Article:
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Wrong Howard Rosenbaum?

Howard C. Rosenbaum

Director of the Ocean Giants Program

Wildlife Conservation Society

HQ Phone:  (718) 220-5100

Direct Phone: (718) ***-****direct phone

Email: h***@***.org

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I agree to the Terms of Service and Privacy Policy. I understand that I will receive a subscription to ZoomInfo Community Edition at no charge in exchange for downloading and installing the ZoomInfo Contact Contributor utility which, among other features, involves sharing my business contacts as well as headers and signature blocks from emails that I receive.

Wildlife Conservation Society

2300 Southern Boulevard

The Bronx, New York, 10460

United States

Company Description

MISSION: WCS saves wildlife and wild places worldwide through science, conservation action, education, and inspiring people to value nature. VISION: WCS envisions a world where wildlife thrives in healthy lands and seas, valued by societies that embrace and be...more

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Web References(185 Total References)


http://programs.wcs.org/Resources/Staff/tabid/4993/ProjectId/1033/Default.aspx

Howard Rosenbaum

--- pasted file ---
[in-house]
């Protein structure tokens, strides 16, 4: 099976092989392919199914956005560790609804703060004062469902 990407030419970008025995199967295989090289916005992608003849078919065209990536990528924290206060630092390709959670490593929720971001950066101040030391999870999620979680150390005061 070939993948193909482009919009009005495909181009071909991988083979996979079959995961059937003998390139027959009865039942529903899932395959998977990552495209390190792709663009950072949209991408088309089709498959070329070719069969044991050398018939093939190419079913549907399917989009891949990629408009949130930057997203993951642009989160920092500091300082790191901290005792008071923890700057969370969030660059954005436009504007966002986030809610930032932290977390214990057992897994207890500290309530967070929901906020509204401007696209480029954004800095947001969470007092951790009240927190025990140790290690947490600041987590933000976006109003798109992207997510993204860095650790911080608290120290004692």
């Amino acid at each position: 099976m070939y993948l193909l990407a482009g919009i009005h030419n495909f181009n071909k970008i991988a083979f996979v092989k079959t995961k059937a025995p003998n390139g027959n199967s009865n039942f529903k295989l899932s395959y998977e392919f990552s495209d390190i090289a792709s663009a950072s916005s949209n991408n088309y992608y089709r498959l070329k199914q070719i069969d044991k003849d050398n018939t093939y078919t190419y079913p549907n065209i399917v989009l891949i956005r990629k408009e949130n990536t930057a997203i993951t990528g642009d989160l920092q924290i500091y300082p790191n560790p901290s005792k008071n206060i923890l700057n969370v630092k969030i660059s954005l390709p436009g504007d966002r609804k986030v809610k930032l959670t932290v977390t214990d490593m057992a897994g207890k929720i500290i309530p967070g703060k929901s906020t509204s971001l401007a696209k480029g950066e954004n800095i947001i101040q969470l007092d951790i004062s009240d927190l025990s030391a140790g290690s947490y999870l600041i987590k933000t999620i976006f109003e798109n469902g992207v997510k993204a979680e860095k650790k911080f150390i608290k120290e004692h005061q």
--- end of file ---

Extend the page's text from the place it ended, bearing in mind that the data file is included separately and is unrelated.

Ocean Giants Director Dr. Howard Rosenbaum directs the Wildlife Conservation Society's Ocean Giants Program, which aims to secure the future of whales, dolphins, sea turtles, and sharks. With a diverse field staff throughout the world's major oceans, Dr. Rosenbaum's conservation programs have helped save wildlife and wild places through innovative research and implementation of unique conservation strategies. Dr. Rosenbaum is also a Senior Scientist at the American Museum of Natural History, an adjunct faculty member at New York University and Columbia University, and a member of the United States delegation to the International Whaling Commission, the IUCN Cetacean Specialist Group, and has been an Associate Editor for the journal Marine Mammal Science. For more than 25 years, Dr. Rosenbaum's work has focused on innovative conservation science for protecting endangered whales and dolphins. In the 1990's, Howard initiated WCS's work on whale and dolphin populations off the coasts of Madagascar and Gabon; these projects have grown significantly in both in species and regional importance, and are addressing current and emerging threats to these iconic marine species and their important biologically important habitats Dr. Rosenbaum received his Ph.D. in biology from Yale University and has been involved in marine mammal research involving the ecology habitat-use, behavior, genetics, and conservation of a number of whale and dolphin species, the development of innovative marine mammal research techniques, and assessment of potential antropogenic impacts to cetacean populations. Howard Rosenbaum Ocean Giants Director Dr. Howard Rosenbaum directs the Wildlife Conservation Society's Ocean Giants Program, which aims to secure the future of whales, dolphins, sea turtles, and sharks. With a diverse field staff throughout the world's major oceans, Dr. Rosenbaum's conservation programs have helped save wildlife and wild places through innovative research and implementation of unique conservation strategies. Dr. Rosenbaum is also a Senior Scientist at the American Museum of Natural History, an adjunct faculty member at New York University and Columbia University, and a member of the United States delegation to the International Whaling Commission, the IUCN Cetacean Specialist Group, and has been an Associate Editor for the journal Marine Mammal Science. For more than 25 years, Dr. Rosenbaum's work has focused on innovative conservation science for protecting endangered whales and dolphins. In the 1990's, Howard initiated WCS's work on whale and dolphin populations off the coasts of Madagascar and Gabon; these projects have grown significantly in both in species and regional importance, and are addressing current and emerging threats to these iconic marine species and their important biologically important habitats Dr. Rosenbaum received his Ph.D. in biology from Yale University and has been involved in marine mammal research involving the ecology habitat-use, behavior, genetics, and conservation of a number of whale and dolphin species, the development of innovative marine mammal research techniques, and assessment of potential antropogenic impacts to cetacean populations.